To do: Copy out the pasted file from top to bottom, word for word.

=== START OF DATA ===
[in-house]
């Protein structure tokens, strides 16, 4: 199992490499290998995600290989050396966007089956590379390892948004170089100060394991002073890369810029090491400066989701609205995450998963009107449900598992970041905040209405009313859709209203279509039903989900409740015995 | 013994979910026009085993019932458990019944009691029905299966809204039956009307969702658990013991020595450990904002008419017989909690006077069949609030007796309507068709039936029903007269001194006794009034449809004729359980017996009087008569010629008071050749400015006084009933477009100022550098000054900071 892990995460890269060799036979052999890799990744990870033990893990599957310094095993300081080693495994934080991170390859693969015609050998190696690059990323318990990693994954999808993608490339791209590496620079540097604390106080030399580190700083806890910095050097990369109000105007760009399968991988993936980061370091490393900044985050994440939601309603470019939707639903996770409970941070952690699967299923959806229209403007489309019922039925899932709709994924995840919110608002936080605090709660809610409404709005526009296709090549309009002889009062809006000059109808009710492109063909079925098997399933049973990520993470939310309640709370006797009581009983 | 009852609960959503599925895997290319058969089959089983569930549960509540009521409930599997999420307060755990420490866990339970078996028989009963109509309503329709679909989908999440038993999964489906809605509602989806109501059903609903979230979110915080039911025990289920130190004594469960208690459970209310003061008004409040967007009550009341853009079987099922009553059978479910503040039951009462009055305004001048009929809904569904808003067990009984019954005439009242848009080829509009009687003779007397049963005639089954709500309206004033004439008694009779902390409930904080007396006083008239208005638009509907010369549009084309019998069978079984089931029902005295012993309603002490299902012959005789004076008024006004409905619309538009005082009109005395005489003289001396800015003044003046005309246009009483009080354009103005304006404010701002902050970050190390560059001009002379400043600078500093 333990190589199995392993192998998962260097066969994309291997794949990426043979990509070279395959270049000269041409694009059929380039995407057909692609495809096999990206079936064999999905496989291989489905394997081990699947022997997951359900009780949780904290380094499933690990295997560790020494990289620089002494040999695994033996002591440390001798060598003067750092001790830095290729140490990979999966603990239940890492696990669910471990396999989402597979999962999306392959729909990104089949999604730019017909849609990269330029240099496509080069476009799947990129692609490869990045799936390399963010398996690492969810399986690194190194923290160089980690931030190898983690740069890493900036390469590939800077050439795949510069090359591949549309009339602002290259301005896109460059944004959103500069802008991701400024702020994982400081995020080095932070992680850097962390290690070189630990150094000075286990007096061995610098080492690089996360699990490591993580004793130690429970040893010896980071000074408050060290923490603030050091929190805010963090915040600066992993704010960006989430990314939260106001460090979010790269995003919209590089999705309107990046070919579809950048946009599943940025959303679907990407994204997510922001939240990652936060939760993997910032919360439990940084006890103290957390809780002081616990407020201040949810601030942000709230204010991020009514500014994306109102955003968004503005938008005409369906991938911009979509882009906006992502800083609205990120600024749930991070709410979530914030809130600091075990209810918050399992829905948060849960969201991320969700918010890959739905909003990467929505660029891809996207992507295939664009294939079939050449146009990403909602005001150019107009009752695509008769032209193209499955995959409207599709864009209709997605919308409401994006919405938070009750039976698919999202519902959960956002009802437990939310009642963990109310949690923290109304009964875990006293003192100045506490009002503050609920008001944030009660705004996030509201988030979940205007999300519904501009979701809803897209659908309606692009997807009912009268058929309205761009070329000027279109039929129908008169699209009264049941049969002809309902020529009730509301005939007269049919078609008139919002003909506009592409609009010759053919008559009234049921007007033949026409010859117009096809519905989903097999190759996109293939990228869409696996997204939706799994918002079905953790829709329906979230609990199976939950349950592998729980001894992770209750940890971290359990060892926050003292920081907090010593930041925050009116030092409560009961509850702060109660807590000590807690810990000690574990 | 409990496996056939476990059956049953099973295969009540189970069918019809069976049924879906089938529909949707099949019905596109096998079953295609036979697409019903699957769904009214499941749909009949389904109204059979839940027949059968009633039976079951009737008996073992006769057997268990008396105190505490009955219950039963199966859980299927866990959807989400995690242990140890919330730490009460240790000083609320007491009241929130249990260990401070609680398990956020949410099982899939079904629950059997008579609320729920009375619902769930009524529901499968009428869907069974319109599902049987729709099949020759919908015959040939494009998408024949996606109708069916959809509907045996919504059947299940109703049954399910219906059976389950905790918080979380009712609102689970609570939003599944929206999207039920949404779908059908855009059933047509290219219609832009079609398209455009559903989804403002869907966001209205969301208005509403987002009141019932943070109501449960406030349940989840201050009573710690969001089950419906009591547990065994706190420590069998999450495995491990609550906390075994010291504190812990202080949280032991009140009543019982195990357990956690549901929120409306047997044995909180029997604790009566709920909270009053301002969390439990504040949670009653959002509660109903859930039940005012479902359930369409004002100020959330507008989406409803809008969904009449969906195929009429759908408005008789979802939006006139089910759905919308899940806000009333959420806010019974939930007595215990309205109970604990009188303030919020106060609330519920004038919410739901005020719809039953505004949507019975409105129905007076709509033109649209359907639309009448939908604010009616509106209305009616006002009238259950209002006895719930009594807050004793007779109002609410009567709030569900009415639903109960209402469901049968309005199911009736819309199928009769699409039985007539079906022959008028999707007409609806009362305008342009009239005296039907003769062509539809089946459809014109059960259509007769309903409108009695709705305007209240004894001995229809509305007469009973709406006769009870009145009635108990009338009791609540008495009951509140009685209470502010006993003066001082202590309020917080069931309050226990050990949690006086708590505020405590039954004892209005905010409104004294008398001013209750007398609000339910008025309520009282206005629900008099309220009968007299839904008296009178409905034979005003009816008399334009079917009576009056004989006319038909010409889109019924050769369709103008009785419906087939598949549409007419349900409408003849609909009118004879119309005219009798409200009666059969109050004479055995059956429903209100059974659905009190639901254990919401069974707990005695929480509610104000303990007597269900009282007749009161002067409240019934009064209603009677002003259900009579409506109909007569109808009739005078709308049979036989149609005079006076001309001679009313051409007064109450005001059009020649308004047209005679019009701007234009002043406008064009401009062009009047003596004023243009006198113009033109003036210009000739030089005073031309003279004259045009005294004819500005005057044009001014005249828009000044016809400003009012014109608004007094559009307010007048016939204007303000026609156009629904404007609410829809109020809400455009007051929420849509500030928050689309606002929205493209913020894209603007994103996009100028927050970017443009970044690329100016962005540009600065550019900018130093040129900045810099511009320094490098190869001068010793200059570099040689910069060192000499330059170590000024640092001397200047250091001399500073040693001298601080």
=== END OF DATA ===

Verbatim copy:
[in-house]
């Protein structure tokens, strides 16, 4: 199992490499290998995600290989050396966007089956590379390892948004170089100060394991002073890369810029090491400066989701609205995450998963009107449900598992970041905040209405009313859709209203279509039903989900409740015995 | 013994979910026009085993019932458990019944009691029905299966809204039956009307969702658990013991020595450990904002008419017989909690006077069949609030007796309507068709039936029903007269001194006794009034449809004729359980017996009087008569010629008071050749400015006084009933477009100022550098000054900071 892990995460890269060799036979052999890799990744990870033990893990599957310094095993300081080693495994934080991170390859693969015609050998190696690059990323318990990693994954999808993608490339791209590496620079540097604390106080030399580190700083806890910095050097990369109000105007760009399968991988993936980061370091490393900044985050994440939601309603470019939707639903996770409970941070952690699967299923959806229209403007489309019922039925899932709709994924995840919110608002936080605090709660809610409404709005526009296709090549309009002889009062809006000059109808009710492109063909079925098997399933049973990520993470939310309640709370006797009581009983 | 009852609960959503599925895997290319058969089959089983569930549960509540009521409930599997999420307060755990420490866990339970078996028989009963109509309503329709679909989908999440038993999964489906809605509602989806109501059903609903979230979110915080039911025990289920130190004594469960208690459970209310003061008004409040967007009550009341853009079987099922009553059978479910503040039951009462009055305004001048009929809904569904808003067990009984019954005439009242848009080829509009009687003779007397049963005639089954709500309206004033004439008694009779902390409930904080007396006083008239208005638009509907010369549009084309019998069978079984089931029902005295012993309603002490299902012959005789004076008024006004409905619309538009005082009109005395005489003289001396800015003044003046005309246009009483009080354009103005304006404010701002902050970050190390560059001009002379400043600078500093 333990190589199995392993192998998962260097066969994309291997794949990426043979990509070279395959270049000269041409694009059929380039995407057909692609495809096999990206079936064999999905496989291989489905394997081990699947022997997951359900009780949780904290380094499933690990295997560790020494990289620089002494040999695994033996002591440390001798060598003067750092001790830095290729140490990979999966603990239940890492696990669910471990396999989402597979999962999306392959729909990104089949999604730019017909849609990269330029240099496509080069476009799947990129692609490869990045799936390399963010398996690492969810399986690194190194923290160089980690931030190898983690740069890493900036390469590939800077050439795949510069090359591949549309009339602002290259301005896109460059944004959103500069802008991701400024702020994982400081995020080095932070992680850097962390290690070189630990150094000075286990007096061995610098080492690089996360699990490591993580004793130690429970040893010896980071000074408050060290923490603030050091929190805010963090915040600066992993704010960006989430990314939260106001460090979010790269995003919209590089999705309107990046070919579809950048946009599943940025959303679907990407994204997510922001939240990652936060939760993997910032919360439990940084006890103290957390809780002081616990407020201040949810601030942000709230204010991020009514500014994306109102955003968004503005938008005409369906991938911009979509882009906006992502800083609205990120600024749930991070709410979530914030809130600091075990209810918050399992829905948060849960969201991320969700918010890959739905909003990467929505660029891809996207992507295939664009294939079939050449146009990403909602005001150019107009009752695509008769032209193209499955995959409207599709864009209709997605919308409401994006919405938070009750039976698919999202519902959960956002009802437990939310009642963990109310949690923290109304009964875990006293003192100045506490009002503050609920008001944030009660705004996030509201988030979940205007999300519904501009979701809803897209659908309606692009997807009912009268058929309205761009070329000027279109039929129908008169699209009264049941049969002809309902020529009730509301005939007269049919078609008139919002003909506009592409609009010759053919008559009234049921007007033949026409010859117009096809519905989903097999190759996109293939990228869409696996997204939706799994918002079905953790829709329906979230609990199976939950349950592998729980001894992770209750940890971290359990060892926050003292920081907090010593930041925050009116030092409560009961509850702060109660807590000590807690810990000690574990 | 409990496996056939476990059956049953099973295969009540189970069918019809069976049924879906089938529909949707099949019905596109096998079953295609036979697409019903699957769904009214499941749909009949389904109204059979839940027949059968009633039976079951009737008996073992006769057997268990008396105190505490009955219950039963199966859980299927866990959807989400995690242990140890919330730490009460240790000083609320007491009241929130249990260990401070609680398990956020949410099982899939079904629950059997008579609320729920009375619902769930009524529901499968009428869907069974319109599902049987729709099949020759919908015959040939494009998408024949996606109708069916959809509907045996919504059947299940109703049954399910219906059976389950905790918080979380009712609102689970609570939003599944929206999207039920949404779908059908855009059933047509290219219609832009079609398209455009559903989804403002869907966001209205969301208005509403987002009141019932943070109501449960406030349940989840201050009573710690969001089950419906009591547990065994706190420590069998999450495995491990609550906390075994010291504190812990202080949280032991009140009543019982195990357990956690549901929120409306047997044995909180029997604790009566709920909270009053301002969390439990504040949670009653959002509660109903859930039940005012479902359930369409004002100020959330507008989406409803809008969904009449969906195929009429759908408005008789979802939006006139089910759905919308899940806000009333959420806010019974939930007595215990309205109970604990009188303030919020106060609330519920004038919410739901005020719809039953505004949507019975409105129905007076709509033109649209359907639309009448939908604010009616509106209305009616006002009238259950209002006895719930009594807050004793007779109002609410009567709030569900009415639903109960209402469901049968309005199911009736819309199928009769699409039985007539079906022959008028999707007409609806009362305008342009009239005296039907003769062509539809089946459809014109059960259509007769309903409108009695709705305007209240004894001995229809509305007469009973709406006769009870009145009635108990009338009791609540008495009951509140009685209470502010006993003066001082202590309020917080069931309050226990050990949690006086708590505020405590039954004892209005905010409104004294008398001013209750007398609000339910008025309520009282206005629900008099309220009968007299839904008296009178409905034979005003009816008399334009079917009576009056004989006319038909010409889109019924050769369709103008009785419906087939598949549409007419349900409408003849609909009118004879119309005219009798409200009666059969109050004479055995059956429903209100059974659905009190639901254990919401069974707990005695929480509610104000303990007597269900009282007749009161002067409240019934009064209603009677002003259900009579409506109909007569109808009739005078709308049979036989149609005079006076001309001679009313051409007064109450005001059009020649308004047209005679019009701007234009002043406008064009401009062009009047003596004023243009006198113009033109003036210009000739030089005073031309003279004259045009005294004819500005005057044009001014005249828009000044016809400003009012014109608004007094559009307010007048016939204007303000026609156009629904404007609410829809109020809400455009007051929420849509500030928050689309606002929205493209913020894209603007994103996009100028927050970017443009970044690329100016962005540009600065550019900018130093040129900045810099511009320094490098190869001068010793200059570099040689910069060192000499330059170590000024640092001397200047250091001399500073040693001298601080």